ALDRICH v. WAINWRIGHT - 479 U.S. 918 (1986)
U.S. Supreme Court
ALDRICH v. WAINWRIGHT , 479 U.S. 918 (1986)
479 U.S. 918
Levis Leon ALDRICH
Louie L. WAINWRIGHT, Secretary, Florida Department of Corrections
Supreme Court of the United States
October 20, 1986
On petition for writ of certiorari to the United States Court of Appeals for the Eleventh Circuit.
The petition for a writ of certiorari is denied.
Justice MARSHALL, with whom Justice BRENNAN joins, dissenting from denial of certiorari.
Adhering to my view that the death penalty is under all circumstances cruel and unusual punishment forbidden by the Eighth
and Fourteenth Amendments, I would vacate the judgment of the Court of Appeals for the Eleventh Circuit insofar as it left undisturbed the death sentence imposed in this case. Gregg v. Georgia, 428 U.S. 153, 231, 96 S. Ct. 2909, 2973 (1976) (MARSHALL, J., dissenting). However, even if I believed that the death penalty could be imposed constitutionally under certain circumstances, I nevertheless would grant certiorari because petitioner was denied effective assistance of counsel at his trial in violation of the Sixth and Fourteenth Amendments.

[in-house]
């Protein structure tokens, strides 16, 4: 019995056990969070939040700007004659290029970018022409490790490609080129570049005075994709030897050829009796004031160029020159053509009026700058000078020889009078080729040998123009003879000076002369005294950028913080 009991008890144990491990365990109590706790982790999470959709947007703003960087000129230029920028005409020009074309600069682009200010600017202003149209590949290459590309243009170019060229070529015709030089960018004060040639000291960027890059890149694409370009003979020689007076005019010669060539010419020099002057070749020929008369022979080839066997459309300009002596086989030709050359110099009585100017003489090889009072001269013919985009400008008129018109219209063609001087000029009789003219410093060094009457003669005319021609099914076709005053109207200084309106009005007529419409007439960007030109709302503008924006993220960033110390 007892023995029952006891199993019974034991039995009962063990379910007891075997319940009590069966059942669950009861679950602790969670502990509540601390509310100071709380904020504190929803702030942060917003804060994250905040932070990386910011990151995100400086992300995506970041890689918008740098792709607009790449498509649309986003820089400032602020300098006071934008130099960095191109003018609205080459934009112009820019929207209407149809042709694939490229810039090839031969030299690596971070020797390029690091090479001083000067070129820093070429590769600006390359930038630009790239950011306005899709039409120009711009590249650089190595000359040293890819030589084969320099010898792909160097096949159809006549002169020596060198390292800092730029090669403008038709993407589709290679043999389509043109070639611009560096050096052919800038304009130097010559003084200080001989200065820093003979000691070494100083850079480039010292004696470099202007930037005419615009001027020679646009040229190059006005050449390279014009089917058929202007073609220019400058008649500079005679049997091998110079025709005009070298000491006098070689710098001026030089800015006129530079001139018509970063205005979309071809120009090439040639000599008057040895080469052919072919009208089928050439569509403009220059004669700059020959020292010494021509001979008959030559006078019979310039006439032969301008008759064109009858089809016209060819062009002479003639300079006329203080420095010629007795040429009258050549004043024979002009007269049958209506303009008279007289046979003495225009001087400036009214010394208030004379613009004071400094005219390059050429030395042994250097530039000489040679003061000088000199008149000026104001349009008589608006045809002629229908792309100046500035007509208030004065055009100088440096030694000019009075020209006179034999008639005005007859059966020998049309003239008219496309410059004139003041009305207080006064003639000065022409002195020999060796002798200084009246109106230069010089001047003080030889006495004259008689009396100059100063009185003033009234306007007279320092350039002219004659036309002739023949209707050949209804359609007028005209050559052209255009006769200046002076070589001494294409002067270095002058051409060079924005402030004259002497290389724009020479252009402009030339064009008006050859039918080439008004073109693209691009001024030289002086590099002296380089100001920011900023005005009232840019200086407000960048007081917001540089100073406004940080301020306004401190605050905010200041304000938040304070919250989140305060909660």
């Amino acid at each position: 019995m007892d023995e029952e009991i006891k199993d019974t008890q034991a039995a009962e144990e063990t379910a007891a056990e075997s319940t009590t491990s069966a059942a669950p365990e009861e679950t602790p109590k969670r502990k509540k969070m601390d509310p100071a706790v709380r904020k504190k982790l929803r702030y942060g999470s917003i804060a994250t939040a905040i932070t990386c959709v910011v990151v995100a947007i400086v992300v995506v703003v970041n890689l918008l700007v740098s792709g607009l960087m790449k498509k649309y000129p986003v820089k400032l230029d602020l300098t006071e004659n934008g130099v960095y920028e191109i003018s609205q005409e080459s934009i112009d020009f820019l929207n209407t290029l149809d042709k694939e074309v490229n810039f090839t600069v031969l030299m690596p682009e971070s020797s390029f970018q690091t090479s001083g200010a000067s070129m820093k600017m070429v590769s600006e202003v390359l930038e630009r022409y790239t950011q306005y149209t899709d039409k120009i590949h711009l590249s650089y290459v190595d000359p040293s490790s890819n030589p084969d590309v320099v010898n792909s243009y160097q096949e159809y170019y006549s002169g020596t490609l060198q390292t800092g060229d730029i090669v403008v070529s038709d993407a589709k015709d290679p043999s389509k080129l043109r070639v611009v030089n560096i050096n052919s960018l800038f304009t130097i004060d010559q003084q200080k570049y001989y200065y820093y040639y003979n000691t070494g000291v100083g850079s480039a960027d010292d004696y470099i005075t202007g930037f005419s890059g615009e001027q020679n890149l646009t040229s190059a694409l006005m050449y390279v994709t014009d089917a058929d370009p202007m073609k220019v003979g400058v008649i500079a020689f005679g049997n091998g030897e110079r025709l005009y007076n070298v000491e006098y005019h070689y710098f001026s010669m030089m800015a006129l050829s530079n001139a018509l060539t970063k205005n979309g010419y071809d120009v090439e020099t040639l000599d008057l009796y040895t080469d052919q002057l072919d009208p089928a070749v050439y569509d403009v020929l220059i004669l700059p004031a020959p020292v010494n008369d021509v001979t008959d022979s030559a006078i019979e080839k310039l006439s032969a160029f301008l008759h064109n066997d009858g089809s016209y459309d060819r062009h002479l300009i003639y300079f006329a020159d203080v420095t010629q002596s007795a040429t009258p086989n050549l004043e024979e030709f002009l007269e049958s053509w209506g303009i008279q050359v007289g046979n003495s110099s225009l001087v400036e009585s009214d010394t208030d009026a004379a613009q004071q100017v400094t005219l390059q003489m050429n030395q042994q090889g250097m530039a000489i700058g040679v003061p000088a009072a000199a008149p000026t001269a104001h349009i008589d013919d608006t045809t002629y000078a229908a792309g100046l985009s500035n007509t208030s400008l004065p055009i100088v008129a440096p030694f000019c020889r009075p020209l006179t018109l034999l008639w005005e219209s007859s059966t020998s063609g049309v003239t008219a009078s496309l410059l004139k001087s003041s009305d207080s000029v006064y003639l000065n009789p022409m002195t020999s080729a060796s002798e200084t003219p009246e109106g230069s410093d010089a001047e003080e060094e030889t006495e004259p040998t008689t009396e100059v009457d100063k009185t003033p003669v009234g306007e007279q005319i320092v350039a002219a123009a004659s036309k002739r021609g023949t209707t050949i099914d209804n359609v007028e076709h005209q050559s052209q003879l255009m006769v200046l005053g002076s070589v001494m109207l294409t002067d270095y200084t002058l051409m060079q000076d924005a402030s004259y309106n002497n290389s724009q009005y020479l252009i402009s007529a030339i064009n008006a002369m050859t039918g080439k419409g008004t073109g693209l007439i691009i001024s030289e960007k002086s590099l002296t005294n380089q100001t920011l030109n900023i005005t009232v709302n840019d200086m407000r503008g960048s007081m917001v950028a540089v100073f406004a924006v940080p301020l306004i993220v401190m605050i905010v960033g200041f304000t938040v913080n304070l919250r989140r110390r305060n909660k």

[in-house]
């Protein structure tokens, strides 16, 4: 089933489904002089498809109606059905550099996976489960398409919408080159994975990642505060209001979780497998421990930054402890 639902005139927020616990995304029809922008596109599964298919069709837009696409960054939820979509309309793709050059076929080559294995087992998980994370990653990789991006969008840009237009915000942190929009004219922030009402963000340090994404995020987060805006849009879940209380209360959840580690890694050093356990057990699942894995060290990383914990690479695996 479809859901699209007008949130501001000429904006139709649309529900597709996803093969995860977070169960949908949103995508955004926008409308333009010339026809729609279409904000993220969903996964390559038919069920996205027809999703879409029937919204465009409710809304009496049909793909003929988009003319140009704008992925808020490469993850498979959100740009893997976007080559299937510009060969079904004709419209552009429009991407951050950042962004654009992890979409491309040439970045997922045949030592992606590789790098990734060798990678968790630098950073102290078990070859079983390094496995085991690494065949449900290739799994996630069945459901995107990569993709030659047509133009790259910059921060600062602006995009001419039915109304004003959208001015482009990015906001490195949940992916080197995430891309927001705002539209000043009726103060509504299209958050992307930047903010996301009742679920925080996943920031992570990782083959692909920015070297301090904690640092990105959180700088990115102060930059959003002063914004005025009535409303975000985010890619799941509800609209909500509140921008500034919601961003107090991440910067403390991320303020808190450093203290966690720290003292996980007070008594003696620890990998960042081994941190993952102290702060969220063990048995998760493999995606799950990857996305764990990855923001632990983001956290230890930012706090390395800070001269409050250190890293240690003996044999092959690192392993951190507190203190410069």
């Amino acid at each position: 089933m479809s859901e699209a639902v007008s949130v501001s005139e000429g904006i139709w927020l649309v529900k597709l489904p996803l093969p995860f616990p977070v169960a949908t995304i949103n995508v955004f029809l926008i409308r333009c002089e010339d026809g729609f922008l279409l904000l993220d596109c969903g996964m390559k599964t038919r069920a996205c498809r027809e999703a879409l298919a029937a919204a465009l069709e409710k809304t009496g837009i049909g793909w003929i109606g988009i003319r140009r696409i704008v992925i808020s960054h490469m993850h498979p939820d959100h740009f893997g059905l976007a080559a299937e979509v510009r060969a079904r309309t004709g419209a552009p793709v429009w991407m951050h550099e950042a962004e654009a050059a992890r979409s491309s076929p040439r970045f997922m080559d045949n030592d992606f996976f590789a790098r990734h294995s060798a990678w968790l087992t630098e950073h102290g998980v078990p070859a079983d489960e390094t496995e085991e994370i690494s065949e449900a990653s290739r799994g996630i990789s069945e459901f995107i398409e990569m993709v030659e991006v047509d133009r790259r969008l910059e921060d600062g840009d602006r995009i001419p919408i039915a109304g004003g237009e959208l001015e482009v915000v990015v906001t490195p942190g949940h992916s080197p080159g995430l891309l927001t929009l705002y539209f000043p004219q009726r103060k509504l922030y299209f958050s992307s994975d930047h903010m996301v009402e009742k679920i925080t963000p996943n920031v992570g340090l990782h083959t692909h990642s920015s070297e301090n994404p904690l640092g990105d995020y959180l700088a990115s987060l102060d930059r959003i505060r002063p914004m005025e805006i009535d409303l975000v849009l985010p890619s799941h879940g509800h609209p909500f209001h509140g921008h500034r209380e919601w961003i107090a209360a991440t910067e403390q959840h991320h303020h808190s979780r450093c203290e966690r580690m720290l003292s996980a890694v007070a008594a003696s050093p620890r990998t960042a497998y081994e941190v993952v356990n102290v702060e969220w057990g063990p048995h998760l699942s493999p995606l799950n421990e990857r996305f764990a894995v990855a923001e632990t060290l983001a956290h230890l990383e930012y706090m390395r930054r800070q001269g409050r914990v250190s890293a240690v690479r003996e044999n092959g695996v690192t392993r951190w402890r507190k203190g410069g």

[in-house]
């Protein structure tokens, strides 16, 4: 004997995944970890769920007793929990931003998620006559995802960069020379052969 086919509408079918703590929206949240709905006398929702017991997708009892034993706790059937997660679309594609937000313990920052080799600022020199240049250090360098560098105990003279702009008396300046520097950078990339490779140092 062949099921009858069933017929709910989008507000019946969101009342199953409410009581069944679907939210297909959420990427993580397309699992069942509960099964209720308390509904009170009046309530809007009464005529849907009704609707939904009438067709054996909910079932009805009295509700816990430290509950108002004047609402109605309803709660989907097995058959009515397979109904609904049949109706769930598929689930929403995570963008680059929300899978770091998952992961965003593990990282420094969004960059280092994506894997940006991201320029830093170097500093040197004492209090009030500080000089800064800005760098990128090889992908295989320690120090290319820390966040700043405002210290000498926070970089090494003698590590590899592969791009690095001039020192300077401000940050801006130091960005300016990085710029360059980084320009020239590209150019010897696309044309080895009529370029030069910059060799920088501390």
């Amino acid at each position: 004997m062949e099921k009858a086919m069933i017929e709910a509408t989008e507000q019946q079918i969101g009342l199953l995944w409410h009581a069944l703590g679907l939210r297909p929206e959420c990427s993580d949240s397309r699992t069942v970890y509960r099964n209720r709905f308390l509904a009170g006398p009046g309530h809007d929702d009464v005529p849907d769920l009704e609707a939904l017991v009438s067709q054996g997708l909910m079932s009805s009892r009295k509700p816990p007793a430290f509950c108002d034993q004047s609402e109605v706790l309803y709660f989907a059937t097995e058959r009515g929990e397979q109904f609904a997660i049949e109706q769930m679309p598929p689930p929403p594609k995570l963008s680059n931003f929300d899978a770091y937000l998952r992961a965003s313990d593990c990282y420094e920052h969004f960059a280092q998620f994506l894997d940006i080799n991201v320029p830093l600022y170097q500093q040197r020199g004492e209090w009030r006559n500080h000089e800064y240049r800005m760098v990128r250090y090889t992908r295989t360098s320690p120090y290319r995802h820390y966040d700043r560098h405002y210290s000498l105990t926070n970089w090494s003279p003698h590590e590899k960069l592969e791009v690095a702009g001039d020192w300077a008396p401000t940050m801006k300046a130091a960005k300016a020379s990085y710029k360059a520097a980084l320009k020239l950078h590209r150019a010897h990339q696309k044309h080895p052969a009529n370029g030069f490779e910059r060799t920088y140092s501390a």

Petitioner Levis Leon Aldrich was charged with the murder of Robert Ward, the night manager at a restaurant where Aldrich had at one time been employed. Ward's body was discovered at 12:25 a.m. on September 3, 1974, by sheriff's deputies responding to the restaurant's burglar alarm. Ward had been shot in the head. The restaurant's safe had been emptied of the evening's receipts, estimated by the owner at between $600 and $900. At roughly 2 a.m., police stopped petitioner, who was driving his car slowly by the restaurant. Petitioner was carrying more than $500 in cash. At their request, petitioner took the police officers to the hotel room in which he had been staying since his release from prison the week before. There he showed the officers his receipt for $558.58 paid to him by the Department of Corrections at the time of his release.
The shotgun which had killed Ward was later discovered by the police, broken apart, in two ditches in the surrounding neighborhood. No physical evidence at the crime scene or on the shotgun linked petitioner to the killing. However, after further investigation, petitioner was arrested and indicted.
Aldrich was represented by appointed counsel from the Public Defender's office. The only member of that office who conducted any investigation or undertook any preparation for the trial until two weeks before the trial date was a legal intern in the office, who during the relevant period was not yet a member of the bar. Trial counsel did not exercise the right, under Florida law, to depose any of the State's forty- one prospective witnesses. No one from the Public Defender's office examined any of the State's physical exhibits. Of the seven prospective witnesses identified by the defense before trial, petitioner's counsel had interviewed only two. Pet. for Cert. 12. [479 U.S. 918 , 920]